Cutting 1500 jobs is not a news story that's ever going to be spun in a positive way, but for Electronic Arts, the timing couldn't possibly have been worse. The industry's former 800-pound gorilla, which has been looking less and less like the pack alpha for several years now, was forced to announce the wide-ranging job losses in a week when the contrast is starker than ever. As EA's staff nervously wait to discover if they need to pack up their desks, rival Activision Blizzard is popping champagne corks over the unprecedented success of Modern Warfare 2, a game which has taken home around half of the worldwide gross of record-breaking movie Titanic - in a single day.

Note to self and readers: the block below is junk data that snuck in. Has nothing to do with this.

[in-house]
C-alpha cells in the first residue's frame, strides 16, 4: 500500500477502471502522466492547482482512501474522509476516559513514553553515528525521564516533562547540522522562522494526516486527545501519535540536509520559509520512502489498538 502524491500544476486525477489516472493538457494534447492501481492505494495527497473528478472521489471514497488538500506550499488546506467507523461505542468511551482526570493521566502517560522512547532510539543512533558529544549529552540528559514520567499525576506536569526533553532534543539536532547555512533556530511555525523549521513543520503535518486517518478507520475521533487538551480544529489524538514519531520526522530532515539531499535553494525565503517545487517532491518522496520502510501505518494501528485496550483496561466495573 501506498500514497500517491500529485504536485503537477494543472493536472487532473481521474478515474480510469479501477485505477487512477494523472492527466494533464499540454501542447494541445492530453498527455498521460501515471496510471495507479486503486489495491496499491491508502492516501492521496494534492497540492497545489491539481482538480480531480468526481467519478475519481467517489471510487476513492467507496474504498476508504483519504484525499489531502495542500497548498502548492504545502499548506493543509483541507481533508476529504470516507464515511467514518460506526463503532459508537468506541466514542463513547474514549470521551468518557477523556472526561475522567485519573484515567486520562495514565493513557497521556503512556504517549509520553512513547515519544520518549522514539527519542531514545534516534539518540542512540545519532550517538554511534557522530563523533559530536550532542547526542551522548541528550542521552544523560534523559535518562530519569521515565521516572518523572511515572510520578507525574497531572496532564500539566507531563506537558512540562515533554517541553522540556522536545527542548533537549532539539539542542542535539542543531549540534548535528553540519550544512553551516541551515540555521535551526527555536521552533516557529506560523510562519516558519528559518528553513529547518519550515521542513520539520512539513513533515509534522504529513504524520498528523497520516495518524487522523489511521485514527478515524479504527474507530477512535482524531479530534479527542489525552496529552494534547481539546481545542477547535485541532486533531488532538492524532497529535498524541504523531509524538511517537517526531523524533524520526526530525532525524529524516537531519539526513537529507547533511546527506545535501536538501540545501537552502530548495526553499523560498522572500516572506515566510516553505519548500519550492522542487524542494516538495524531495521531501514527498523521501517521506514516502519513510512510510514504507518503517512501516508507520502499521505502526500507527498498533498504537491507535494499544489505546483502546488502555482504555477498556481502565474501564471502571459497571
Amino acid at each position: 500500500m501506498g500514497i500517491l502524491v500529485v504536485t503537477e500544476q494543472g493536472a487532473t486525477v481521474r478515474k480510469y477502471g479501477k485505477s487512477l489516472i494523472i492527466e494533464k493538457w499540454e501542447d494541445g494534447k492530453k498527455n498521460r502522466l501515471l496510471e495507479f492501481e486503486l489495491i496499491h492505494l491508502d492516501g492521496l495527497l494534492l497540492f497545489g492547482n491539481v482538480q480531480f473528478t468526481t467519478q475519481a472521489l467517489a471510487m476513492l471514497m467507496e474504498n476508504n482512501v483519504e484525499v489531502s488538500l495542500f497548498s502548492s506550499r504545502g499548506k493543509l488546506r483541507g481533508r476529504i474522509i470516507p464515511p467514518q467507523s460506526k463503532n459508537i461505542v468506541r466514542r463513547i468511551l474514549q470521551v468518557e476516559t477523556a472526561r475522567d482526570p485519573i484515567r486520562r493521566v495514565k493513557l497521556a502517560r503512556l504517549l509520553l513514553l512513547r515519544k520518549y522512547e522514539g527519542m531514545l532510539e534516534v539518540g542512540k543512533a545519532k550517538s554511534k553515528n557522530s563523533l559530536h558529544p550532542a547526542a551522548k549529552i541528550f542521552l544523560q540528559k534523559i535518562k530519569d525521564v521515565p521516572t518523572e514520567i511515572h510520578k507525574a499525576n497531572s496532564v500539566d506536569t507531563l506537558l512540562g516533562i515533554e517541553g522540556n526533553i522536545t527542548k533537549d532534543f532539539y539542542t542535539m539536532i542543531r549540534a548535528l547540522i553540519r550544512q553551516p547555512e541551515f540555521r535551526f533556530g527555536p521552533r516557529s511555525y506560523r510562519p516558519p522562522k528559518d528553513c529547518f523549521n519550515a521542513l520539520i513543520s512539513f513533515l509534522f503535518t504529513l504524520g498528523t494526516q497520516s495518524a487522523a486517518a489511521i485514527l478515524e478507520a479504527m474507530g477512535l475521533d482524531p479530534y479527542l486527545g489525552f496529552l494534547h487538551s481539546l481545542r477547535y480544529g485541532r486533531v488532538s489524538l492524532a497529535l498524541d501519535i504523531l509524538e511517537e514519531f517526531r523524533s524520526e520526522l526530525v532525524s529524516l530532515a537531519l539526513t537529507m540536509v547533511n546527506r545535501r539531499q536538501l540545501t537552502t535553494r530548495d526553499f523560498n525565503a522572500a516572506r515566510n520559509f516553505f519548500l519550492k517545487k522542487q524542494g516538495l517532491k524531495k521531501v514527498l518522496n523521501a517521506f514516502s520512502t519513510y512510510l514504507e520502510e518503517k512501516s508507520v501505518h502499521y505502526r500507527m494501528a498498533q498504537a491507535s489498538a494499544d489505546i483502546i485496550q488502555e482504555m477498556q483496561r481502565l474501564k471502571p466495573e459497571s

What is happening at EA is the latest chapter in a long-run and complex narrative, with its roots way back in the middle of the last console generation. For years, the company has had a serious problem right at the heart of its financial situation. Turnover rose slowly or not at all for several years, while costs escalated. Profits and margins were squeezed. Even while EA still dominated the boxed games market, it found it increasingly difficult to actually make decent money.